GS1 barcodes

In New Zealand / Australia,  most of our products use a barcode allocated by an international not-for-profit association called GS1.

The GS1 system of standards (including barcodes) is the most widely-used supply-chain standards system in the world (Wikipedia).  The GS1 vision is a world where things and related information move efficiently and securely for the benefit of businesses and improvement of people’s lives.  They want to enable communities to develop and implement global standards with the tools, trust and confidence needed.  (GS1 Vision)

GS1 have a service called GS1Net.  It allows suppliers to upload information into a global product registry.  The GS1Net system was designed before smartphones were on the market; or the concept of Open Data (Wikipedia).  Its current terms and conditions are wrapped around a subscriber-based supplier/retailer business model.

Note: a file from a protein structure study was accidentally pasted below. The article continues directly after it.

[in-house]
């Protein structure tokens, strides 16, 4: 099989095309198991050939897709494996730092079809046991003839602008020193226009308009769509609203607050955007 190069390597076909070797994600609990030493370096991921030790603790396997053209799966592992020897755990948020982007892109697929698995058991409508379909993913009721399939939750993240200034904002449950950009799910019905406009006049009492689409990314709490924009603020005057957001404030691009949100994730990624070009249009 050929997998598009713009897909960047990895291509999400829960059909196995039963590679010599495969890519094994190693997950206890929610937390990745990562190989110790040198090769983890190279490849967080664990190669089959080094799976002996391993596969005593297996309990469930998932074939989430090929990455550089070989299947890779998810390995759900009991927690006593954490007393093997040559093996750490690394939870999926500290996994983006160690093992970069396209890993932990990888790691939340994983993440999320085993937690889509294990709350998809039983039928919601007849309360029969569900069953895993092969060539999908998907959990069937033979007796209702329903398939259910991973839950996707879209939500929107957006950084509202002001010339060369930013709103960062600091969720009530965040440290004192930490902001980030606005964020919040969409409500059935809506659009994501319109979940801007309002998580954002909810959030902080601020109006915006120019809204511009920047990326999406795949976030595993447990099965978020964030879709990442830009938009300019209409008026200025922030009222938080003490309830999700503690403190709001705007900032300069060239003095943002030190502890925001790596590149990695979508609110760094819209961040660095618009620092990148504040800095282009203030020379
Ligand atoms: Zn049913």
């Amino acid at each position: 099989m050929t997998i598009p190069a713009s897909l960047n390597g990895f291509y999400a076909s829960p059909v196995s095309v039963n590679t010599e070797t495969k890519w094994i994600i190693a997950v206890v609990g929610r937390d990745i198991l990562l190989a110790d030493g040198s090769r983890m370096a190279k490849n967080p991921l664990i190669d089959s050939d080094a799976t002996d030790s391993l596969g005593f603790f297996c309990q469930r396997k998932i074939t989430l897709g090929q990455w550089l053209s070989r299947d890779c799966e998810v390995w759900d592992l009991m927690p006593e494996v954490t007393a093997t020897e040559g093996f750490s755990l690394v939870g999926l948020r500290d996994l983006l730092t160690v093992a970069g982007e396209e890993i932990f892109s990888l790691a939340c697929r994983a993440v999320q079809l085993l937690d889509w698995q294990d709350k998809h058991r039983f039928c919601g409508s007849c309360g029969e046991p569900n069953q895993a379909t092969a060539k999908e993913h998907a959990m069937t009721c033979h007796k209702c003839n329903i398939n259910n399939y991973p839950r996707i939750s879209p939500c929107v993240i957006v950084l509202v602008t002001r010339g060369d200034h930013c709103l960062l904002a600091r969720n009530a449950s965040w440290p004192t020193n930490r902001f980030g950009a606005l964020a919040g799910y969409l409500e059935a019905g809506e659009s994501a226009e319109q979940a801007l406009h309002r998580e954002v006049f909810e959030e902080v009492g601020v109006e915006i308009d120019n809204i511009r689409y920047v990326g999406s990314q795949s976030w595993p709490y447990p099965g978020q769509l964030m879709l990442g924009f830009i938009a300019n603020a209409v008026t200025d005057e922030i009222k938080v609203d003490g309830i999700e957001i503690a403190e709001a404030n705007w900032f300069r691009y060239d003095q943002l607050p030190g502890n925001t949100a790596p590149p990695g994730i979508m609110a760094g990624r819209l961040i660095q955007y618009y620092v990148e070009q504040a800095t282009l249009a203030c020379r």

The key to greater value

Smartphones are still not mass market, yet a recent US survey found that over 1 in 4 smartphone owners already want to be able to scan barcodes (survey).

I believe the key to this future is opening up the barcode — the global product ID  that can link factual and subjective attributes about the same object.

Business needs to help bring this concept to fruition.  If you are a member of GS1, then I encourage you to adopt a new supplier/retailer/consumer open data ecosystem, using GS1Net as a starting point.

Posted by: mikepearsonnz | April 15, 2010

The implications of SmartPhones for the enterprise and education

This post is a brief summary (Part 3) of my lunchtime presentation to the NZCS Wellington branch  about the implications of SmartPhones for the enterprise and education.

It’s smart

The iPhone is the first truly ‘personal’ computer.  The iPhone 3Gs has the following sensors:

  • Location sensor: location coordinates from GPS
  • User orientation sensor: directional heading from a digital compass
  • Touch sensors: Multi-touch input from one or more simultaneous gestures
  • Light/dark sensor: Ambient light detection
  • Device orientation & motion sensor: from built-in accelerometer
  • Proximity sensor: device closeness to other objects or people
  • Audio sensor: input from a microphone